The fourth quarter of 2022 saw a cooling in the housing market, with homebuilders continuing to pull back on single-family construction. According to the National Association of Home Builder’s (NAHB) Home Builder’s Geography Index (HBGI), the year-over-year growth rate for single-family construction fell across all geographic areas.
Single-family construction in both large and small outlying metro areas experienced a significant decline over the past year, with large metro outlying counties seeing the biggest drop from 23.6% in Q4 2021 to -12.1% in Q4 2022, and small metro outlying counties falling from 19.6% growth in the previous year to -11.7%.
In the last quarter of 2022, there was a decline in single-family building in micro counties and non-metro/micro counties, falling from 19.6% and 26.5% in Q4 2021 to 6.8% and -1.0%, respectively. However, micro counties were the only type to show a yearly positive growth rate in Q4 2022 among all the geographic areas analyzed.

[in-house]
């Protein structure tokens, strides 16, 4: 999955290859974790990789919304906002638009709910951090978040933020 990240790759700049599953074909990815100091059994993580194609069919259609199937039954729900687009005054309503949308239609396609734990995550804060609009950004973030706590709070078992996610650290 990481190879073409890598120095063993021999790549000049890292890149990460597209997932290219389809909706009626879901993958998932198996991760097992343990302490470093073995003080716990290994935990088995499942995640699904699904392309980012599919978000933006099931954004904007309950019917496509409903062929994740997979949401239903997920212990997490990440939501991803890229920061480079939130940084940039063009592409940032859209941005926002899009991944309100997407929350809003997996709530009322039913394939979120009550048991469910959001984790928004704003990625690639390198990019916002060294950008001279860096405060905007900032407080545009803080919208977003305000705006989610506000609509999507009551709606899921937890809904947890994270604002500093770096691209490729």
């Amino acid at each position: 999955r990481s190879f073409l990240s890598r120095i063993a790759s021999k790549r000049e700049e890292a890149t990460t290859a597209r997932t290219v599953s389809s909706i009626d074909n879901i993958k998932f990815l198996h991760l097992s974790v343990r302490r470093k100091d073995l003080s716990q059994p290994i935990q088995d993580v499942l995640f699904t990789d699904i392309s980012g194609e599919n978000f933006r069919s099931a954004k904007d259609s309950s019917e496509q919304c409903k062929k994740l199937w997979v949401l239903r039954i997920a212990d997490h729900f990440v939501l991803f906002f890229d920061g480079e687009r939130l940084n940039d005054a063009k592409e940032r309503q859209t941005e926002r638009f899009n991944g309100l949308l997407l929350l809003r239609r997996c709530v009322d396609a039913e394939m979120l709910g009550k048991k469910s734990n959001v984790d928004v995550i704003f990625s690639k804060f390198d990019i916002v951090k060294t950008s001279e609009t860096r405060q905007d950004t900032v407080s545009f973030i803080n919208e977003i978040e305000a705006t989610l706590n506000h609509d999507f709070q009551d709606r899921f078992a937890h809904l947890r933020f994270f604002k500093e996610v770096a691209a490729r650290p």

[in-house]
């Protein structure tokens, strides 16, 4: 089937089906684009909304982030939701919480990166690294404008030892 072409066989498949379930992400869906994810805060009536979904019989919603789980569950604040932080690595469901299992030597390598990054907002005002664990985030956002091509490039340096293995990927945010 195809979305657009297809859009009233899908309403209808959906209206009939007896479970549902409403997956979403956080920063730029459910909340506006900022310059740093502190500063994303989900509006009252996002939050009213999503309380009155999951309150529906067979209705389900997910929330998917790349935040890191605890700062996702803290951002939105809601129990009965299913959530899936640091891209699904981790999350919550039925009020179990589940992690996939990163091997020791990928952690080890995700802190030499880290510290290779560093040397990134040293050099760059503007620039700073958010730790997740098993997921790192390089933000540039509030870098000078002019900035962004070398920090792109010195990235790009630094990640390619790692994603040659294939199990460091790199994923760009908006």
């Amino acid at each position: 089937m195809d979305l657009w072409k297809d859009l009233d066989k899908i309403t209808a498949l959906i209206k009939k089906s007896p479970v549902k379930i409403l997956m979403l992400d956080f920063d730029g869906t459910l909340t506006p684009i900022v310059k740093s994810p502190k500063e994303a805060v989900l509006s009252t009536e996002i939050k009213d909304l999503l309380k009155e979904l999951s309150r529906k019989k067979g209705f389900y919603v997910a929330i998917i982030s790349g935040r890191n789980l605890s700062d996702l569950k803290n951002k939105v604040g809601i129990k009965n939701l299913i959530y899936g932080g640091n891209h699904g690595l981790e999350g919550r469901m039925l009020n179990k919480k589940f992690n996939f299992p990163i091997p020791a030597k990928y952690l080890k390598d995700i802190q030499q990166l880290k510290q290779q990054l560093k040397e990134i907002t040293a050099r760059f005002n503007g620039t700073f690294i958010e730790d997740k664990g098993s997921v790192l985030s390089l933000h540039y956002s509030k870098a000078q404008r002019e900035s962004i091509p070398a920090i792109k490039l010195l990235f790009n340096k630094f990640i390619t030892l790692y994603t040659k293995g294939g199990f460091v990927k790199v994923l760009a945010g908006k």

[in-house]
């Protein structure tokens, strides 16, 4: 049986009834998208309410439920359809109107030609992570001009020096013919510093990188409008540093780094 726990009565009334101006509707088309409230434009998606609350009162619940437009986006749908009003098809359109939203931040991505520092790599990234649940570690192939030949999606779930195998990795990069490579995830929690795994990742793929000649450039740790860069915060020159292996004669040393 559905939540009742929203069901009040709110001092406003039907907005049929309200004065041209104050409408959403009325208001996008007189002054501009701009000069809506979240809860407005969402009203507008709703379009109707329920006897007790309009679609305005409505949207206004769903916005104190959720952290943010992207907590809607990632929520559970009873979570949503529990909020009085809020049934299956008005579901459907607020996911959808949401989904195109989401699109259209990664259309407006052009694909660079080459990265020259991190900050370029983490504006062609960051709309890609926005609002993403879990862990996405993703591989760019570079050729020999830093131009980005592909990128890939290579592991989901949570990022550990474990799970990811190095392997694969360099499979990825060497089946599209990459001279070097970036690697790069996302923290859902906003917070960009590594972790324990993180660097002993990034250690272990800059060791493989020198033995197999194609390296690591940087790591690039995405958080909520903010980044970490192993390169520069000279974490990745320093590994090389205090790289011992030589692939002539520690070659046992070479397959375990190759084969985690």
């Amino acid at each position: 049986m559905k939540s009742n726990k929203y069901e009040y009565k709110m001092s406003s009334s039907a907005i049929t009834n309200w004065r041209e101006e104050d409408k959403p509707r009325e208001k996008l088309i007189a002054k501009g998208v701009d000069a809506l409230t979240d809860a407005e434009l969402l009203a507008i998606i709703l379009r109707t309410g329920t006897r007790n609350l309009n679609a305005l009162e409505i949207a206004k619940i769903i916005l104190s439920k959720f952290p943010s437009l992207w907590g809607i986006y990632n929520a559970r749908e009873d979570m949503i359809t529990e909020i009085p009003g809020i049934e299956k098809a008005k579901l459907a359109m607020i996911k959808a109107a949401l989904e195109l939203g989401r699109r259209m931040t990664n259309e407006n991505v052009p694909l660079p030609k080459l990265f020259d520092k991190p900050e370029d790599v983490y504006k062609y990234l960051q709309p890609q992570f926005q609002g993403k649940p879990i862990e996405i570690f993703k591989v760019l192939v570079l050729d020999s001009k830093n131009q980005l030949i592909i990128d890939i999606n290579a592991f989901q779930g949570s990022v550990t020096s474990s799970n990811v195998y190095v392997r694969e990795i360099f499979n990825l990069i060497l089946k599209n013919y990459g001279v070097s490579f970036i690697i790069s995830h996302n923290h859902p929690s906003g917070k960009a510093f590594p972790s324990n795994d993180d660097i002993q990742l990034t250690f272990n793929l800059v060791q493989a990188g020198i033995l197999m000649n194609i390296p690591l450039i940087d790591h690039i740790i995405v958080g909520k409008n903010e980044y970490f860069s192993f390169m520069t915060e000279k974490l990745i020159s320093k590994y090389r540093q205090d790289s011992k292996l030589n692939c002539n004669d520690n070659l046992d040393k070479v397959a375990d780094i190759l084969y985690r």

Although single-family homebuilding has experienced declines and negative yearly growth rates, metro core and suburban counties still have the biggest market shares in this sector, with small metro core counties accounting for 28.5% of projects, large metro suburban counties accounting for 24.7%, and large metro core counties accounting for 16.0%.
Multifamily construction has shown a different trend, as the annual growth rates for six out of the seven submarkets analyzed remained positive in Q4 2022, with growth rates around 15%. In Q4 2022, the yearly growth rate for multifamily construction in micro counties increased from 14.8% in Q4 2021 to 17.9%. However, the only exception was large metro core counties, where the growth rate was just 1.5%.
The decline in single-family construction growth rates is due to the COVID-19 pandemic and Federal Reserve policies. In contrast, the multifamily construction sector continued to experience growth in all submarkets analyzed, except for large metro core counties. The shift in buyer preferences to living outside densely populated areas has contributed to a decline in market shares for urban core markets of small and large metro areas. In contrast, rural markets have experienced growth in single-family market shares.